The entertainment value increased after Wisconsin Dells, straddling the Wisconsin River. We passed an area of eroded limestone formations by a small settlement called Camp Douglas, with a population of 592. Subsequently, we descended into the Mississippi Valley, and into a low-density roller coaster over the ridges and the valleys leading up to the quaint town of Hudson and the big crossing at the Mississippi. A breathtaking confluence of green bluffs, perched with obscured vacation homes, forest valleys, the river, and its bright traffic. After the majestic waterway, Minnesota: The Land of Ten Thousand Lakes -- the right moniker, as we spotted many shimmering patches of aqua blue through the blurring green streaks and settlements. We diagonally sliced through Minnesota on 94W, and since Hudson, I had kept my eyes on the fuel gauge, which looked stuck, as the miles rose on the odometer. Early in the afternoon we approached Fargo, North Dakota, almost 621 miles from O'Hare, still with about a quarter tank left -- I guess due to the incredibly efficient variable fuel injection. Fargo reminded me of the dogged as well as bumbling characters played to perfection by Francis McDormand and William H. Macy in that classic Coen brothers film, Fargo.

It would be remiss of me, would it not, if I did not reveal at least some aspects of our car for this journey, without sounding like a commercial. Well, it's a powerful German autobahn cruiser, with a logo that portrays the movement of an aircraft propeller with white blades cutting through a blue sky. My brother had once referred to it as a "battleship." The engine at 80 mph nonchalantly turned over at only 2250 rpm, almost goading me to step on it: "Hey... I'm meant for better than this piddly 80 mph... I'm the ultimate... don't drive me like an old fart!" But I stayed mostly at 75 mph throughout the drive. It felt like we were on magnetic levitation, as the asphalt dissolved without an effort.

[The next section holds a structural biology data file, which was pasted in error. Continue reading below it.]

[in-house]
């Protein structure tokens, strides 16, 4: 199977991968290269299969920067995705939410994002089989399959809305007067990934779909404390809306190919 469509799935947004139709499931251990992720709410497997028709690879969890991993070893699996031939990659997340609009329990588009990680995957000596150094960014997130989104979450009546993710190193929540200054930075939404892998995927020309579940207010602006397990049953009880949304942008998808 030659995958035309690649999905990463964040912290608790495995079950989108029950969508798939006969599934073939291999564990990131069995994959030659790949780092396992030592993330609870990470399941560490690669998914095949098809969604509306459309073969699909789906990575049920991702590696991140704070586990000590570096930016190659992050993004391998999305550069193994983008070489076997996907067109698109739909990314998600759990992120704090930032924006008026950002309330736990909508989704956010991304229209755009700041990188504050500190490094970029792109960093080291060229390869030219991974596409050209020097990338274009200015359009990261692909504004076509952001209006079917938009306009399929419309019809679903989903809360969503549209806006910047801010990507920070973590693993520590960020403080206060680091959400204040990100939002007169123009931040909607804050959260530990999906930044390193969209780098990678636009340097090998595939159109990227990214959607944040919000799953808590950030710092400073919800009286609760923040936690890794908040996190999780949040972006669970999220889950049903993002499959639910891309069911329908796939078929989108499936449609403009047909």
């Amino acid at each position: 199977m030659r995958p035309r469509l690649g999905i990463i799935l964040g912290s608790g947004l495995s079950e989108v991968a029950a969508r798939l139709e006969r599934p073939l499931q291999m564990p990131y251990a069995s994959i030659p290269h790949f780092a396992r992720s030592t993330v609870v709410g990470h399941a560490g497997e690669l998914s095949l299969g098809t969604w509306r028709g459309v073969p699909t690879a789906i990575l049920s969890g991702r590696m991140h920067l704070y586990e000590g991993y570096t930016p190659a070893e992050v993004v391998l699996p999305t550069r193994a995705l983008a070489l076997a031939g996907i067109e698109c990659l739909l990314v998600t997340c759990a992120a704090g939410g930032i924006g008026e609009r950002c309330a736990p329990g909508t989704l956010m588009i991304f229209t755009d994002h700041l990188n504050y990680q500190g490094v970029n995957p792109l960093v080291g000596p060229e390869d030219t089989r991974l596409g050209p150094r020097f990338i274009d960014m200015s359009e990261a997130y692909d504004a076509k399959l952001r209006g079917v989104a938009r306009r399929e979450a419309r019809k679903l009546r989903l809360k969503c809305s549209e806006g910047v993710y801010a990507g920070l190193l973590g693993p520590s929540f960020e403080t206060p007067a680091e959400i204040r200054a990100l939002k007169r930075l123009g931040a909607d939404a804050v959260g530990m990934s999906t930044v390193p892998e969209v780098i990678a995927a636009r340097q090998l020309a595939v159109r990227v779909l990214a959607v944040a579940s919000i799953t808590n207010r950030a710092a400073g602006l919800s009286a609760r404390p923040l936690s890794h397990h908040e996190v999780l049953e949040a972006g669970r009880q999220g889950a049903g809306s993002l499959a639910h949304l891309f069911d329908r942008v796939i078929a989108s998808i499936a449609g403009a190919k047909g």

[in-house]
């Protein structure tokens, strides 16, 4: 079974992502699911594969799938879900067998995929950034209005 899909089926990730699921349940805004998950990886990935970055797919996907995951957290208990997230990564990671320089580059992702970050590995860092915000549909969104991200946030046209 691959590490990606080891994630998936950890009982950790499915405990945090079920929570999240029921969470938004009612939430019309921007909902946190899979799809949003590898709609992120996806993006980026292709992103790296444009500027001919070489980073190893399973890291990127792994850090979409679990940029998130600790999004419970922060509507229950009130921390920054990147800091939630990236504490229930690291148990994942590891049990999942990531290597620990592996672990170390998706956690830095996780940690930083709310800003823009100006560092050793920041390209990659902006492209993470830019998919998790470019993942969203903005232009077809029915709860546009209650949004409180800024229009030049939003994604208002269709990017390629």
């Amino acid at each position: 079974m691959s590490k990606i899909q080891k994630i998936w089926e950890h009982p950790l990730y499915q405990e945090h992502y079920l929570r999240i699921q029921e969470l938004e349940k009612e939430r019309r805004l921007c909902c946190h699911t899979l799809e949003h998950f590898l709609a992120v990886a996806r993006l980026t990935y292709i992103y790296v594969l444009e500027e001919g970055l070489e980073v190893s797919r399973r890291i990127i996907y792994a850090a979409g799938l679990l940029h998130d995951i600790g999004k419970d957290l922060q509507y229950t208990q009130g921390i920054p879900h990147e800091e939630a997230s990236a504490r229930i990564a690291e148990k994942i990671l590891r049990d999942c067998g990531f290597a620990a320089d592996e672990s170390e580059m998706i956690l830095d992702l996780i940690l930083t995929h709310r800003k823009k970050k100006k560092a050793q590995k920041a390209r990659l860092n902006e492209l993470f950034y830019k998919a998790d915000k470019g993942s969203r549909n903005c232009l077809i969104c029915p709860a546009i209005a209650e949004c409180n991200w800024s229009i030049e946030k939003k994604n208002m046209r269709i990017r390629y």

On our drive, we entered this atmospheric-metaphoric bubble, and stayed within its confines for a fortnight. The collusion between a smooth car and the asphalt injected an anesthetic, with a hypnotic effect on the mind, inducing dangerous distractions that sometimes pulled the car in involuntary directions, like on a vigie board. The drive from Fargo to Bismarck became one vast canvas of reflection, contemplation, and blurring settlements... like a Gerhard Richter painting. Thoughts darted helter-skelter, like rabbits in the gray brush, affected by slight changes: from the alluring meadows, through spanking new towns near gas fields, to the bristling junk yards.

The blonde plains of North Dakota with the huge grain elevators were serviced by what seemed like toy BNSF engines and ADM hopper cars from Lionel. We felt as if being at a standstill in such landscape, even at that speed. Coal trains pulled and pushed by the multicolored engines, crisscrossed each other like long centipedes. Mani, our seven-year-old train fiend, asks: "Daddy... why there are two engines in the front... and one engine in the back on all coal trains... and where is all the coal going?" I respond: "Well, the front ones pull... the back one pushes, and the coal is being delivered to factories that make our electricity...." This banter ensues till I am exhausted. Then, to escape their prickly testosteroned curiosity, I turn on the music.